I wonder has anyone in the US caught on to this game yet? I think our systems here are a little too tight for this to happen as it sounds like this installation was not very well done anyway. An executive admitted that he did it but gee if you are going to get in there and alter data for statistical purposes and the goal is to be within parameters, this looks kind of stupid to see an high number of patients checked out of the emergency room precisely 240 minutes after arrival. I would think that would stick out like a sore thumb. In addition round numbers were used as patients were seen exactly in 30 or 60 minutes from the time they arrived, again no imagination here and I guess someone thought nobody would ever look, wrong, not in today’s world of data.
So instead of being within the normal realms of statistics, they were way over the other side. The patients seen within 30 minutes was 19% over stated. In addition it was all done from one workstation, duh? Next odd issue here is that the hospital has 259 workstations and only 23 user accounts? Duh again like what’s up with this? 253 people had user accounts but only 23 users? The main four generic user accounts were: CLERK, NURSE, DOCTOR and BEDMAN and anyone in the hospital could use the accounts!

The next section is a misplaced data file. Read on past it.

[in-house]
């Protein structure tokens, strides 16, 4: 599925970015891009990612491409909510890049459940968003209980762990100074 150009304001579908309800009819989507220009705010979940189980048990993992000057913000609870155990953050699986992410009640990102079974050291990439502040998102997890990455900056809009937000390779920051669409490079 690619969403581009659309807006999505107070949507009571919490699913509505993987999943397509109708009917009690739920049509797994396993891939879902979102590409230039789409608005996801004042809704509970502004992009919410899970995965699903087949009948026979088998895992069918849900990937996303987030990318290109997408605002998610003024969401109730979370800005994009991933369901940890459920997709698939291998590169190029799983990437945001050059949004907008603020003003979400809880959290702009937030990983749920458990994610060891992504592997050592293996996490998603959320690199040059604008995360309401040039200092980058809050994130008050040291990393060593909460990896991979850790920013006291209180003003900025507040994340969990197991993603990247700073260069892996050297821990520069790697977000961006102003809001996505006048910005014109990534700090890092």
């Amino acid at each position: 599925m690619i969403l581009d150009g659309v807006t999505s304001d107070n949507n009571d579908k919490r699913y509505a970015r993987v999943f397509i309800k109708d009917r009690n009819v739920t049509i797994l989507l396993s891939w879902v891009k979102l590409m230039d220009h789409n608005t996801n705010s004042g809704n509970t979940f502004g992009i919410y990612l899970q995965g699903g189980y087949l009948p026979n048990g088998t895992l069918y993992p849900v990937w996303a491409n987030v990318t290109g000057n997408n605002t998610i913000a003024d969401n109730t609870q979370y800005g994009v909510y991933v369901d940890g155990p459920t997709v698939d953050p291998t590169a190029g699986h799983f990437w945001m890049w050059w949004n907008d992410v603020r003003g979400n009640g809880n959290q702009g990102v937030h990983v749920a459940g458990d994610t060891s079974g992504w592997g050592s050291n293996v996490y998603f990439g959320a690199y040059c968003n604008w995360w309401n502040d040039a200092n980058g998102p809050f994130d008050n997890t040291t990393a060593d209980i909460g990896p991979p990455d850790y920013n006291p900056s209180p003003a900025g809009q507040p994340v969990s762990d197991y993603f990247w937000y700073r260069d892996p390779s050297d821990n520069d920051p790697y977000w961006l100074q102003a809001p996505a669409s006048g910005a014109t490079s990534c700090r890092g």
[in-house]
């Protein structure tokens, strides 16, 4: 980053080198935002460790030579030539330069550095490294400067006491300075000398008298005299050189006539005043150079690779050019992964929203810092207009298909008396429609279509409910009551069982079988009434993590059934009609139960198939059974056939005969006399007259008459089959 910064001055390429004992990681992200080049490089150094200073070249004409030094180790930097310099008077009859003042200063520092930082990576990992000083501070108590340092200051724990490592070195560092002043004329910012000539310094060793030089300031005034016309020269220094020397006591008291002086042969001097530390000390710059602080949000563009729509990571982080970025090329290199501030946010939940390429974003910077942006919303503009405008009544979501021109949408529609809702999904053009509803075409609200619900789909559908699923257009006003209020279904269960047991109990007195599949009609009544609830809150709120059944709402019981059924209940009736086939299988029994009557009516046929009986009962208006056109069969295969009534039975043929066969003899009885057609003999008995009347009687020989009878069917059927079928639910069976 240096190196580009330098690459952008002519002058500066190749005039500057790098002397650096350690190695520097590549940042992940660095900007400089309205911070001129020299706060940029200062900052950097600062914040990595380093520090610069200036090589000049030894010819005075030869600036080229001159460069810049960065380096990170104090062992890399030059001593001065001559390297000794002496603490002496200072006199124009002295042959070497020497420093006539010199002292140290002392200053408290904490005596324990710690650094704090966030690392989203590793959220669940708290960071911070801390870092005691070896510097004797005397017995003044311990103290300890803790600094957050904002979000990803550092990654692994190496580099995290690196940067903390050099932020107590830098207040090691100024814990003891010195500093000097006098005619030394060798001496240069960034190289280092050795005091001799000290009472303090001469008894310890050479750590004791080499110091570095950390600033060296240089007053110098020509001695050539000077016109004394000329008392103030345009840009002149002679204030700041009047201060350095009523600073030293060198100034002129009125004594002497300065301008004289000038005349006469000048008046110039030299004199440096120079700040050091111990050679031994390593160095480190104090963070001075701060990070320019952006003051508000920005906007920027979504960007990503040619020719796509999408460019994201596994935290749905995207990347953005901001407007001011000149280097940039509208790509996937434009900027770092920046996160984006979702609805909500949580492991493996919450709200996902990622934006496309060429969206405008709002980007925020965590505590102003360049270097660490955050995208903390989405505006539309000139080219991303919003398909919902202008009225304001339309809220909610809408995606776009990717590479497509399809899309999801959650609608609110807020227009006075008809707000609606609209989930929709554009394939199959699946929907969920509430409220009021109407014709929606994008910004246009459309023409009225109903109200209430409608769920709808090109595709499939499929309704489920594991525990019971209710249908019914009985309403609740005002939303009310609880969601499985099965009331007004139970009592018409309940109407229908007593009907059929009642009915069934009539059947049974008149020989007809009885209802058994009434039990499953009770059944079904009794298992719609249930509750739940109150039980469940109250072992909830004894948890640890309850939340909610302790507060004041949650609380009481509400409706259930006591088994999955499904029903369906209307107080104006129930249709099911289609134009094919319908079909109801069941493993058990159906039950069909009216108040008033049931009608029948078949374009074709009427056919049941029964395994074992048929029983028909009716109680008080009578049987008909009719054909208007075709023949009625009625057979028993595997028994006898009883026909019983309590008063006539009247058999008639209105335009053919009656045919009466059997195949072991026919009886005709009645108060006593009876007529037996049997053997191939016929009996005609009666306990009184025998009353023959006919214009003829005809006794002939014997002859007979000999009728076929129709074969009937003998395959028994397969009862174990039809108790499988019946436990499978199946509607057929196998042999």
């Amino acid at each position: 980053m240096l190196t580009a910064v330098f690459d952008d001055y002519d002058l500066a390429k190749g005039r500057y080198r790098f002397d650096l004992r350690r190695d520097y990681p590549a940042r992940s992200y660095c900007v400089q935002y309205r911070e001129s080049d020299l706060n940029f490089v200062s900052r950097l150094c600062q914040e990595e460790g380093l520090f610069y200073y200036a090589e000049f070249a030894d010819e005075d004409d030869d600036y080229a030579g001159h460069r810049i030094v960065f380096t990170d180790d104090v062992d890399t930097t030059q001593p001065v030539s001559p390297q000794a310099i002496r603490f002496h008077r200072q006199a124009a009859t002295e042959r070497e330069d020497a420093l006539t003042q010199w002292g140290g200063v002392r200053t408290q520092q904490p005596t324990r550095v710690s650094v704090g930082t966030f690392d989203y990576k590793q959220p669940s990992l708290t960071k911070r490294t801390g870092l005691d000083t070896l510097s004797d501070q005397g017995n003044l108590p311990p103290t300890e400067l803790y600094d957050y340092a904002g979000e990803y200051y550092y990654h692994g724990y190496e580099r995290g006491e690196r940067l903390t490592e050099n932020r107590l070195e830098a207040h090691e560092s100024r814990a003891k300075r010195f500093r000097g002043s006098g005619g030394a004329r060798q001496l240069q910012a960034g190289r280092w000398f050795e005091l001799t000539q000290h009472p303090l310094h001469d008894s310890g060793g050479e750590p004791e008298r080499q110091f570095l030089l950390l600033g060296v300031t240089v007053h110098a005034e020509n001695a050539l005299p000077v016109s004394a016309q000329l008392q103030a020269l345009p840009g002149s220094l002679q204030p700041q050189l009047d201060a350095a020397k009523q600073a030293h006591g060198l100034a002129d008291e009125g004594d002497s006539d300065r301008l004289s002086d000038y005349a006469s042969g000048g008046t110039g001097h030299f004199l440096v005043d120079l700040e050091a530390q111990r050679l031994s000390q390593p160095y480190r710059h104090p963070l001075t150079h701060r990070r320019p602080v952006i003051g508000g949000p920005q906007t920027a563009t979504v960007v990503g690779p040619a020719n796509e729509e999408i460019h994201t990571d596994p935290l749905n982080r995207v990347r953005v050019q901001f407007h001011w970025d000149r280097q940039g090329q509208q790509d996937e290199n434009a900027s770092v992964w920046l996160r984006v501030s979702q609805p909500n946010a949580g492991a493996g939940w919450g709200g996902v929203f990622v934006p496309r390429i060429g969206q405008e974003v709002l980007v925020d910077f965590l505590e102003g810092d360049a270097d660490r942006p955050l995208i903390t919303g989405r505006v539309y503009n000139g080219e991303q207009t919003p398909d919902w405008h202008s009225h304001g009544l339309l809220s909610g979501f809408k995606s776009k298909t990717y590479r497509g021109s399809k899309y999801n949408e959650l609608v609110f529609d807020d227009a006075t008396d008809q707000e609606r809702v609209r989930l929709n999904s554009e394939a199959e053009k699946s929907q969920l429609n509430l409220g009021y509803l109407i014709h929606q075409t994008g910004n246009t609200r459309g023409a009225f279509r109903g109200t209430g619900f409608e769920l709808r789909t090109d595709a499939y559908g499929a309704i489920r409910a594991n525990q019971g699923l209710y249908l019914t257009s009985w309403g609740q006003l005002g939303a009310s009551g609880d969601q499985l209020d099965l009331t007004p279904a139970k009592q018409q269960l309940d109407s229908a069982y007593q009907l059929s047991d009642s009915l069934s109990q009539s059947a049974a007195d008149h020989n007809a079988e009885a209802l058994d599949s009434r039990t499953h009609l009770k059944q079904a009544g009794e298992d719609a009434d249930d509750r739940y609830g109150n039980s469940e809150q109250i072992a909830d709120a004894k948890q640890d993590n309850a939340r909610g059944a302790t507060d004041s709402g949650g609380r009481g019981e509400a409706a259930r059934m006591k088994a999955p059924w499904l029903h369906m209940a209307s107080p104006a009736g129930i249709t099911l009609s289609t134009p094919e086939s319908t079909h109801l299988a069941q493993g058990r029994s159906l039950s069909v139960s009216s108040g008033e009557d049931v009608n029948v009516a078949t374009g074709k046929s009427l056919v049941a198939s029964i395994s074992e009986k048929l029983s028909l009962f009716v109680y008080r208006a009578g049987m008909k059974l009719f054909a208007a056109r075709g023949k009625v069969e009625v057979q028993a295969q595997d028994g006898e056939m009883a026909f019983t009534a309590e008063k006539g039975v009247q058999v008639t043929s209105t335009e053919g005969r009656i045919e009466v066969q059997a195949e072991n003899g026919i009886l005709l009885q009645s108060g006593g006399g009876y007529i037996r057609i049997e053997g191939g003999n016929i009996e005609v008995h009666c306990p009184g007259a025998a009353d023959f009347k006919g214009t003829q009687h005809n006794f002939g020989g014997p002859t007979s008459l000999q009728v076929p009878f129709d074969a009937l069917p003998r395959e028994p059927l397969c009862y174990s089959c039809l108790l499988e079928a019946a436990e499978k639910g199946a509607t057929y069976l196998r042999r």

The system, EDIS was not able to edit effectively either, again with all input coming from one work station. How in the world does this happen, I can’t believe this. The fact that someone outside of IT could get inside and do all of this is amazing so maybe there was a plan or reason for using only one workstation.
The article also said up to 72 hours after the visit that records could be changed and that is non unusual as long as you have an audit trail recording each change in case it was legally needed later. Heck I even wrote that in my system 6-7 years ago. Well obviously some folks figured out how to work the system and I wonder how the patient records looked, not that they were altered I am guessing but what kind of data was entered there? How can you run an ER on one workstation and four user accounts? Well after this incident I think many will be talking about some enhanced security soon. BD
A Canberra Hospital executive has admitted to manipulating Emergency Department records to make wait times and stays appear shorter than they were.
The executive told the Director-General of the Health Directorate they had made "approximately 20 to 30 changes to hospital records" a day from "late 2010" onwards.
ABC News reported that the matter has been referred to police, while the executive has been suspended without pay.
In total, PwC found 11,700 performance records - about six percent of all records stored in the hospital's iSOFT emergency department information solution (EDIS) - had been altered.
While EDIS was on approximately 259 workstations across the hospital and 253 users had permission to run the software, there were only 23 user accounts.
"Although EDIS has been disseminated widely throughout the Canberra Hospital each of these users logs into EDIS using the common “Workstation 14”.
Though the data manipulation was initially said to be motivated by concerns over job security, changes in 2011 and early 2012 were said to have been made due to "managerial pressure" to improve publicly-reported performance statistics.